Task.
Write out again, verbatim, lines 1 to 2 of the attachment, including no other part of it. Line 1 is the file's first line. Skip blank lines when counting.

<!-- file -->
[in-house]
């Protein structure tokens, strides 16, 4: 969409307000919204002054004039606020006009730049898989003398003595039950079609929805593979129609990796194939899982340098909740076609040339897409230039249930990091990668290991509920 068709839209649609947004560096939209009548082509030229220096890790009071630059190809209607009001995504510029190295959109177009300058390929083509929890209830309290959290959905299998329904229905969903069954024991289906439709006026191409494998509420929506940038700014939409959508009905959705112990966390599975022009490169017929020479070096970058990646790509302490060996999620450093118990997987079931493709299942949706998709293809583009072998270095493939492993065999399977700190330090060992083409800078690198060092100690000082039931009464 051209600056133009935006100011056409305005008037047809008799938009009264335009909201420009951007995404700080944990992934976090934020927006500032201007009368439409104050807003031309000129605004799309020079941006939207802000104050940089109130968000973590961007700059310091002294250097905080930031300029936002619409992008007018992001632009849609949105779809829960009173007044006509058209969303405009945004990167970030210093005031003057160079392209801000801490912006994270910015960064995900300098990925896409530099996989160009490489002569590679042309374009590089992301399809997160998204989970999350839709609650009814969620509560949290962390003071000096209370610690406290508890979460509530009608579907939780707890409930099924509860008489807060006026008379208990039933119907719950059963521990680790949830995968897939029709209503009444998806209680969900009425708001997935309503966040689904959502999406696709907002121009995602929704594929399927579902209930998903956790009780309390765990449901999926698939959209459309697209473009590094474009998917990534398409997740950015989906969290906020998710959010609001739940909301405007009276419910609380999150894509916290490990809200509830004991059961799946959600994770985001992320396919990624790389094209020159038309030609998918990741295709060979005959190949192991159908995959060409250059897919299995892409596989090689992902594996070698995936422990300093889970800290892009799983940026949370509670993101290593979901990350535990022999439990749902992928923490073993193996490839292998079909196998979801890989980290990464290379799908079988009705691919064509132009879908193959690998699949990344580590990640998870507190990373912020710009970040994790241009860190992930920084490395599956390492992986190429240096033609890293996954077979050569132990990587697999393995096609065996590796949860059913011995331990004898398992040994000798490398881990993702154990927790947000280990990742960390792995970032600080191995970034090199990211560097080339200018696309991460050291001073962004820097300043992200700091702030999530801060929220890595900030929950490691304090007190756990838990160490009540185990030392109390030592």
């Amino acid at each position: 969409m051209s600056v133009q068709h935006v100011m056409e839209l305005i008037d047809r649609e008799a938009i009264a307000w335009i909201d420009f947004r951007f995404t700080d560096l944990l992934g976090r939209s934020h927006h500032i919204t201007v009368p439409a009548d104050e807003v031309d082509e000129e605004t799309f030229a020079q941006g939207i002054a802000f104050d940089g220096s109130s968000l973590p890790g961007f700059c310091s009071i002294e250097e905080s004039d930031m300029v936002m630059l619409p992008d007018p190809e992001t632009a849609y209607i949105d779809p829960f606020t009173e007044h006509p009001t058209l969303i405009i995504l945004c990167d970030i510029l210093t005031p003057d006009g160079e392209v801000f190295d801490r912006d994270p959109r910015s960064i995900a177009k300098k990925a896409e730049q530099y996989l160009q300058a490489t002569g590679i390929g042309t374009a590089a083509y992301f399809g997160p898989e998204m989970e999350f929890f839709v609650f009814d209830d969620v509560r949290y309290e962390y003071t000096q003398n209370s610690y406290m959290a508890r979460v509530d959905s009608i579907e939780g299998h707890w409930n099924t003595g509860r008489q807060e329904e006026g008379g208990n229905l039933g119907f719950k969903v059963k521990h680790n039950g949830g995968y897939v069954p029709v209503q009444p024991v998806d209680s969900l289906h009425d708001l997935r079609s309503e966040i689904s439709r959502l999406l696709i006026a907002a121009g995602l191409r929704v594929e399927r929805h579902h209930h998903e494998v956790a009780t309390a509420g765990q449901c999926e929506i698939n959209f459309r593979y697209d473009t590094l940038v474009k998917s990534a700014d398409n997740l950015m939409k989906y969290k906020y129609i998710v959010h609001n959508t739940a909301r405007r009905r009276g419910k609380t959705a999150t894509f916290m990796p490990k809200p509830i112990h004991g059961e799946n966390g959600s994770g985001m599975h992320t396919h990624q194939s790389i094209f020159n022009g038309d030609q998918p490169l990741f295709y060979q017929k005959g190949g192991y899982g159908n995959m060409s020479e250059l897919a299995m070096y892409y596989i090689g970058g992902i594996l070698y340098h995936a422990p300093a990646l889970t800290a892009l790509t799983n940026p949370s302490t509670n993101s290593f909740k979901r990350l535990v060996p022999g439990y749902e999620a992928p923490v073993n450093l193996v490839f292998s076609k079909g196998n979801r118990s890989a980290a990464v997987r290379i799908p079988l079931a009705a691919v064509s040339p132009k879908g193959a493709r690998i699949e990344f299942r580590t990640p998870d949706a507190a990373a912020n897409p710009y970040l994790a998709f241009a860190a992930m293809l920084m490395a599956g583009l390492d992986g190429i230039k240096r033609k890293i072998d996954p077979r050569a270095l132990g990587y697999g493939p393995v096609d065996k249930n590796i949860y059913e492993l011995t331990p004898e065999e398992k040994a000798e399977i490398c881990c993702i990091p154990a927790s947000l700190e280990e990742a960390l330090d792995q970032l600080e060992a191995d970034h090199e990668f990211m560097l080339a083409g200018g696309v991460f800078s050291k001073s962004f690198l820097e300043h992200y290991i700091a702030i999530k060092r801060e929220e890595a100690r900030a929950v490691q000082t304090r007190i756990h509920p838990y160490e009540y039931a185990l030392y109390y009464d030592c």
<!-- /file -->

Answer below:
[in-house]
């Protein structure tokens, strides 16, 4: 969409307000919204002054004039606020006009730049898989003398003595039950079609929805593979129609990796194939899982340098909740076609040339897409230039249930990091990668290991509920 068709839209649609947004560096939209009548082509030229220096890790009071630059190809209607009001995504510029190295959109177009300058390929083509929890209830309290959290959905299998329904229905969903069954024991289906439709006026191409494998509420929506940038700014939409959508009905959705112990966390599975022009490169017929020479070096970058990646790509302490060996999620450093118990997987079931493709299942949706998709293809583009072998270095493939492993065999399977700190330090060992083409800078690198060092100690000082039931009464 051209600056133009935006100011056409305005008037047809008799938009009264335009909201420009951007995404700080944990992934976090934020927006500032201007009368439409104050807003031309000129605004799309020079941006939207802000104050940089109130968000973590961007700059310091002294250097905080930031300029936002619409992008007018992001632009849609949105779809829960009173007044006509058209969303405009945004990167970030210093005031003057160079392209801000801490912006994270910015960064995900300098990925896409530099996989160009490489002569590679042309374009590089992301399809997160998204989970999350839709609650009814969620509560949290962390003071000096209370610690406290508890979460509530009608579907939780707890409930099924509860008489807060006026008379208990039933119907719950059963521990680790949830995968897939029709209503009444998806209680969900009425708001997935309503966040689904959502999406696709907002121009995602929704594929399927579902209930998903956790009780309390765990449901999926698939959209459309697209473009590094474009998917990534398409997740950015989906969290906020998710959010609001739940909301405007009276419910609380999150894509916290490990809200509830004991059961799946959600994770985001992320396919990624790389094209020159038309030609998918990741295709060979005959190949192991159908995959060409250059897919299995892409596989090689992902594996070698995936422990300093889970800290892009799983940026949370509670993101290593979901990350535990022999439990749902992928923490073993193996490839292998079909196998979801890989980290990464290379799908079988009705691919064509132009879908193959690998699949990344580590990640998870507190990373912020710009970040994790241009860190992930920084490395599956390492992986190429240096033609890293996954077979050569132990990587697999393995096609065996590796949860059913011995331990004898398992040994000798490398881990993702154990927790947000280990990742960390792995970032600080191995970034090199990211560097080339200018696309991460050291001073962004820097300043992200700091702030999530801060929220890595900030929950490691304090007190756990838990160490009540185990030392109390030592």